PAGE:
BOEING MOVES TO NEW CEO     

By Todd Horwitz 

Boeing CEO Fired

Boeing said on Monday that it had fired its chief executive, Dennis A. Muilenburg, who was unable to stabilize the company after two crashes involving its best-selling 737 Max plane killed 346 people and set off the worst crisis in the manufacturing giant’s 103-year history. The plane has been grounded by regulators since March and the company and its airline customers have lost billions of dollars. Boeing has faced a series of delays as it tries to fix the Max, and the jetliner’s return to the air remains months away at best.

President Trump recently called Mr. Muilenburg for an update on how the company was doing, underscoring its importance to the American economy. Last week, Boeing said it would temporarily shut down production of the Max, a decision that will force some of the 8,000 companies in the supply chain to scale back production and perhaps lay off workers.

Regulators had criticized Mr. Muilenburg’ s efforts to reassure customers and the financial community that government approval of a fix for the MAX was coming soon—optimism that repeatedly proved misplaced. The new leadership team made it clear in public statements Monday that they won’t get ahead of regulators in predicting the return to service of the 737 MAX after its grounding in March following twin crashes that claimed 346 lives.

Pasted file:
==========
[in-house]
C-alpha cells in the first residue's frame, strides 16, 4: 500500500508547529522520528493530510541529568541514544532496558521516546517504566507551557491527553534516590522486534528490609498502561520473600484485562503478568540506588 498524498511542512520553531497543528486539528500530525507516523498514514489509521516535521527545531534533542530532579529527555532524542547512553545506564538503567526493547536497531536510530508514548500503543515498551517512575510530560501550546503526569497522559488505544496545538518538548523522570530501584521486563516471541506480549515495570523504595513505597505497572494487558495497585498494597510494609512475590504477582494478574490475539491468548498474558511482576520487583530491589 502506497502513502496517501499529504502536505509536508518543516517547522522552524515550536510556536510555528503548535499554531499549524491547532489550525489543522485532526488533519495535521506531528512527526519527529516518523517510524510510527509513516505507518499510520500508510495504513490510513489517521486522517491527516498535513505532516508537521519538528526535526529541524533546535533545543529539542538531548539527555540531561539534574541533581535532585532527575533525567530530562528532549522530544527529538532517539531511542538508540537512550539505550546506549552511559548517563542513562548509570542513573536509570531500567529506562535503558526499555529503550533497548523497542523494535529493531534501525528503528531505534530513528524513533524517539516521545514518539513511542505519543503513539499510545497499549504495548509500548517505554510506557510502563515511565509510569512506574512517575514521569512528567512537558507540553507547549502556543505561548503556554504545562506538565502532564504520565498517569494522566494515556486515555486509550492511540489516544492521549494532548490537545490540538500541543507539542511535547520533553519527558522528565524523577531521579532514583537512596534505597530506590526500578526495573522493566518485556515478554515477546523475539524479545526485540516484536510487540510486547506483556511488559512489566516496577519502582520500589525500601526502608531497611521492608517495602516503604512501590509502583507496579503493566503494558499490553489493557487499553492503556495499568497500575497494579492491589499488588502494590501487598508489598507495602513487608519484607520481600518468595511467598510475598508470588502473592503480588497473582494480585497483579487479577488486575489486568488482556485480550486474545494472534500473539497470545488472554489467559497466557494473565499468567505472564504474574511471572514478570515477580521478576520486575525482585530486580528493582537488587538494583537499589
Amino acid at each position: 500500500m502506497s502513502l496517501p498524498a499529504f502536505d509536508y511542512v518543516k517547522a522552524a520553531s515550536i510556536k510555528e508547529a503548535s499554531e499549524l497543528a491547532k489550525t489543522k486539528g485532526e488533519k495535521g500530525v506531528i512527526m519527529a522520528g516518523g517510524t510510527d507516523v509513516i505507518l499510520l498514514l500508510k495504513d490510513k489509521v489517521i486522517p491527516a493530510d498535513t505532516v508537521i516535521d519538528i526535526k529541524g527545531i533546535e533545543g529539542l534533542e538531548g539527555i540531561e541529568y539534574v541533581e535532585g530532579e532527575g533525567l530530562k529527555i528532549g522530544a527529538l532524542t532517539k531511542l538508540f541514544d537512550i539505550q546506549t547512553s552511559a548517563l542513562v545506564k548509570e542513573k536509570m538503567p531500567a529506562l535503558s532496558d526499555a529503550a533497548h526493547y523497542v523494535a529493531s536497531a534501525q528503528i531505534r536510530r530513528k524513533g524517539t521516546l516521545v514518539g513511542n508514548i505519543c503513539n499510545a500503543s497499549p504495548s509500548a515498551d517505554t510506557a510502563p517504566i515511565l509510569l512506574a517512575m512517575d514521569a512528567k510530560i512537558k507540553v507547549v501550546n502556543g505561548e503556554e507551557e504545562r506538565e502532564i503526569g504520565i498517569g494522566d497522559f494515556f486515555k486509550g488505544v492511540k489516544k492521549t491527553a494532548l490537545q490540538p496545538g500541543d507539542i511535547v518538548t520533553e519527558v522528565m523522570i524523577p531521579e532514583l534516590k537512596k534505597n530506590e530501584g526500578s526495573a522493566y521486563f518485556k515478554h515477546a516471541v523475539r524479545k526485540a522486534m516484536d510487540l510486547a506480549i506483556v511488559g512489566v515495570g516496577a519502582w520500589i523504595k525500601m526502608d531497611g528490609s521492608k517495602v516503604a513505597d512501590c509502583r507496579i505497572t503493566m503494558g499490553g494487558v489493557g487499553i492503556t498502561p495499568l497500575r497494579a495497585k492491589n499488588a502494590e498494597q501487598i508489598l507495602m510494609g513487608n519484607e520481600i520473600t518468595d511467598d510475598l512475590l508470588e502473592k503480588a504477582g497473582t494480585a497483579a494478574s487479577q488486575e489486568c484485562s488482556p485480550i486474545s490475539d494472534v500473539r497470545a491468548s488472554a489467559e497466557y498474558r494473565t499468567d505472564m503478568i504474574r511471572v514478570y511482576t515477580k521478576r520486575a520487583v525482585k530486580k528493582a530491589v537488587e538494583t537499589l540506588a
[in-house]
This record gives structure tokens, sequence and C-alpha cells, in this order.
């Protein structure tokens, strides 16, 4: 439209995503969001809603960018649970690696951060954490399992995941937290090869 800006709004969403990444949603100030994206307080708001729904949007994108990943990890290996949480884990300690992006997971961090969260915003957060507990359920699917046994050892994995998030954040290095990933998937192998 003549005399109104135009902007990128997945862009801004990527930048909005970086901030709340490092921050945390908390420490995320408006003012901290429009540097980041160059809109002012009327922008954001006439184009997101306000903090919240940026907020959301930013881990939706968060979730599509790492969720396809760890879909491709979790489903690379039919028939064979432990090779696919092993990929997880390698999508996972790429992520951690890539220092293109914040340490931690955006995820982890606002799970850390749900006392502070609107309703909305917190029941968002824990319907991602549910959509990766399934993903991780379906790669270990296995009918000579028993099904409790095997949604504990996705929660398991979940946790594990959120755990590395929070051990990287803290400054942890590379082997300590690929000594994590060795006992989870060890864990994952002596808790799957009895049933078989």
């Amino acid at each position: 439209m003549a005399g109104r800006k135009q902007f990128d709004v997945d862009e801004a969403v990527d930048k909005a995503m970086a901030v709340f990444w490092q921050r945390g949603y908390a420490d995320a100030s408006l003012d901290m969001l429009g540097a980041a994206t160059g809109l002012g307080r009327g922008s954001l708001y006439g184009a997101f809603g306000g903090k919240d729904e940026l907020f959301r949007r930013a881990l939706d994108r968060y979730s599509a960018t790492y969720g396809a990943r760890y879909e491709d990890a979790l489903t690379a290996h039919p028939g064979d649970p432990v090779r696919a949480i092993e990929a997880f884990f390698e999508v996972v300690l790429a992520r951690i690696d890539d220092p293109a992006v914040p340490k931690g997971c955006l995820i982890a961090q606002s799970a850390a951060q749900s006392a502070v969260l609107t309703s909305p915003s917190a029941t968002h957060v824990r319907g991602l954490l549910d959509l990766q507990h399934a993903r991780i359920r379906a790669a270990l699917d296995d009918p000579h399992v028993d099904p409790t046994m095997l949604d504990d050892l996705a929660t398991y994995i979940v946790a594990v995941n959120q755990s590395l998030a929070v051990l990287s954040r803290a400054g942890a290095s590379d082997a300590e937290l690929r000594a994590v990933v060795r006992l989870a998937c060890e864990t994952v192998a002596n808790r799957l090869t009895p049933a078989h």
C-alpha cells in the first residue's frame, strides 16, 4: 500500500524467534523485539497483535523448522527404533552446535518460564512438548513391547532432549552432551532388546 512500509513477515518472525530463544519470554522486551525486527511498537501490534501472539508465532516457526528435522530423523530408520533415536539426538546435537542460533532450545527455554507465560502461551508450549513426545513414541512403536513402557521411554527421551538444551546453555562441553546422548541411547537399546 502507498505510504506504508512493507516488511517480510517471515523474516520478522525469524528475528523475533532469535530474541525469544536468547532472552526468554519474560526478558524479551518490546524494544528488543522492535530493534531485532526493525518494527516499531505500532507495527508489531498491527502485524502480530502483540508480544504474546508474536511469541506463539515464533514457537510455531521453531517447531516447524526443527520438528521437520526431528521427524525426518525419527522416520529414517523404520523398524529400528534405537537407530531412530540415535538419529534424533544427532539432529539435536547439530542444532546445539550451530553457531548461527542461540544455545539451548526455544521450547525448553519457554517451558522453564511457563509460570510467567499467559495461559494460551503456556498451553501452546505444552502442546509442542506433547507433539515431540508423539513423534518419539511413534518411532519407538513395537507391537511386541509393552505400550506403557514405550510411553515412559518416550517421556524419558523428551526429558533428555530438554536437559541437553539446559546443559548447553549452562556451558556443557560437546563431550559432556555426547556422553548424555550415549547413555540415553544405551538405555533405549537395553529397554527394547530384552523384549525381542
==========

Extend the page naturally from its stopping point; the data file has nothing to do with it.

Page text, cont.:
Boeing’s board decided to oust Mr. Muilenburg on Sunday during a 5 p.m. Eastern Time conference call following weekend conversations, people familiar with the matter said. Mr. Muilenburg didn’t participate in the discussion of his fate, though before turning to that matter the board discussed other issues with him.

The company has lost about $50 billion in market value since the MAX crisis began, with the stock off 24% from its level before the second crash in March. The MAX, which went into service in 2017, is Boeing’s best-selling plane. Boeing shares rose about 3% on Monday to $337.55. The MAX’s return to service won’t happen until regulators approve fixes to a flight-control system implicated in the two crashes. And board members have been particularly concerned about increasing friction with the FAA, which ultimately holds the key, the person familiar with the board said, calling the tension a “very significant and negative development.”

Todd “Bubba” Horwitz